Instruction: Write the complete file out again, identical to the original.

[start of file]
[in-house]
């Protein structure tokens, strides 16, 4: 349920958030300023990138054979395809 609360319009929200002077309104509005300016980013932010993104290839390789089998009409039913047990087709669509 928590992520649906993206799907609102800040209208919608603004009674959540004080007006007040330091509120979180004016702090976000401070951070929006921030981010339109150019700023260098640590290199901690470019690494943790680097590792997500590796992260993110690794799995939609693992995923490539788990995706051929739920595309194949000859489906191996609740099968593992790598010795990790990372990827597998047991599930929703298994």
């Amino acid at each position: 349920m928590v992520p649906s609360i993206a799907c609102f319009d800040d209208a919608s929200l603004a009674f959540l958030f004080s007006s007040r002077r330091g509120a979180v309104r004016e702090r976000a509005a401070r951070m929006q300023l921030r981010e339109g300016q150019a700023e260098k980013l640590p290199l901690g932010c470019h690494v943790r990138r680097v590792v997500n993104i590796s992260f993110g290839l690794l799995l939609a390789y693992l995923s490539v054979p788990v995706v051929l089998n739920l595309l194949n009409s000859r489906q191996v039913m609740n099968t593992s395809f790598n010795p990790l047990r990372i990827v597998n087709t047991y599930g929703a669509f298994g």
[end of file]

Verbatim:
[in-house]
């Protein structure tokens, strides 16, 4: 349920958030300023990138054979395809 609360319009929200002077309104509005300016980013932010993104290839390789089998009409039913047990087709669509 928590992520649906993206799907609102800040209208919608603004009674959540004080007006007040330091509120979180004016702090976000401070951070929006921030981010339109150019700023260098640590290199901690470019690494943790680097590792997500590796992260993110690794799995939609693992995923490539788990995706051929739920595309194949000859489906191996609740099968593992790598010795990790990372990827597998047991599930929703298994």
């Amino acid at each position: 349920m928590v992520p649906s609360i993206a799907c609102f319009d800040d209208a919608s929200l603004a009674f959540l958030f004080s007006s007040r002077r330091g509120a979180v309104r004016e702090r976000a509005a401070r951070m929006q300023l921030r981010e339109g300016q150019a700023e260098k980013l640590p290199l901690g932010c470019h690494v943790r990138r680097v590792v997500n993104i590796s992260f993110g290839l690794l799995l939609a390789y693992l995923s490539v054979p788990v995706v051929l089998n739920l595309l194949n009409s000859r489906q191996v039913m609740n099968t593992s395809f790598n010795p990790l047990r990372i990827v597998n087709t047991y599930g929703a669509f298994g």